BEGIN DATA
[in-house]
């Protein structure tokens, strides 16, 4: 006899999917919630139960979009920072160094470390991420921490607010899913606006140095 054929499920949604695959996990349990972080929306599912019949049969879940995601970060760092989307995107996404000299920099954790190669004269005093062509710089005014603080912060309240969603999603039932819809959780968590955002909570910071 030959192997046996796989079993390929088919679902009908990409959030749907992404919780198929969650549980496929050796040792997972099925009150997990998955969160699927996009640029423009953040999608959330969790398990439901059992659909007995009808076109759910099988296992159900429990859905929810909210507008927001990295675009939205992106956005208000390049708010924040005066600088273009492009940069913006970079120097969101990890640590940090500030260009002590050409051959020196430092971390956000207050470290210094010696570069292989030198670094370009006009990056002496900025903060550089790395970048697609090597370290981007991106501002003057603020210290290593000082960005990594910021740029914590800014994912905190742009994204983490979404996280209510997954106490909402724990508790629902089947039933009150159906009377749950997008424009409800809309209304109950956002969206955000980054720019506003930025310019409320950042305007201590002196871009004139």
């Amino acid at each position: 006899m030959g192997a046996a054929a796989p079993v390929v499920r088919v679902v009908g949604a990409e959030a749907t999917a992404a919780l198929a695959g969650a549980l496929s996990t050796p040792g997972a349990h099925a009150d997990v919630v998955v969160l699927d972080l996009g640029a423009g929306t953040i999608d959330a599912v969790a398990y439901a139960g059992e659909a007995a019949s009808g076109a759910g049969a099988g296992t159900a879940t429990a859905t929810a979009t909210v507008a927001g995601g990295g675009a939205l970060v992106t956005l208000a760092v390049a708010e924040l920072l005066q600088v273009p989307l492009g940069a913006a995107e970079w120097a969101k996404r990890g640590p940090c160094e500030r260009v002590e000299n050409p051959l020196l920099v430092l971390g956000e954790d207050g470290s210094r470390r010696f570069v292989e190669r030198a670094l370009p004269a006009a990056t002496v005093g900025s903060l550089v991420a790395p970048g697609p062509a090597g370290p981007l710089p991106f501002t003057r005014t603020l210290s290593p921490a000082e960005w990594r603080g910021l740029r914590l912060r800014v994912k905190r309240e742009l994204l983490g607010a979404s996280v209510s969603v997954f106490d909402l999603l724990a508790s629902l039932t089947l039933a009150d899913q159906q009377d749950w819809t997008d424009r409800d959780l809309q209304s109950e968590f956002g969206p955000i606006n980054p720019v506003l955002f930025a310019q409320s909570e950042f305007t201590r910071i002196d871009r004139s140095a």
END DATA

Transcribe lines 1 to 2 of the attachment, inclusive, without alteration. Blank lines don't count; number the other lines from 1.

[in-house]
């Protein structure tokens, strides 16, 4: 006899999917919630139960979009920072160094470390991420921490607010899913606006140095 054929499920949604695959996990349990972080929306599912019949049969879940995601970060760092989307995107996404000299920099954790190669004269005093062509710089005014603080912060309240969603999603039932819809959780968590955002909570910071 030959192997046996796989079993390929088919679902009908990409959030749907992404919780198929969650549980496929050796040792997972099925009150997990998955969160699927996009640029423009953040999608959330969790398990439901059992659909007995009808076109759910099988296992159900429990859905929810909210507008927001990295675009939205992106956005208000390049708010924040005066600088273009492009940069913006970079120097969101990890640590940090500030260009002590050409051959020196430092971390956000207050470290210094010696570069292989030198670094370009006009990056002496900025903060550089790395970048697609090597370290981007991106501002003057603020210290290593000082960005990594910021740029914590800014994912905190742009994204983490979404996280209510997954106490909402724990508790629902089947039933009150159906009377749950997008424009409800809309209304109950956002969206955000980054720019506003930025310019409320950042305007201590002196871009004139």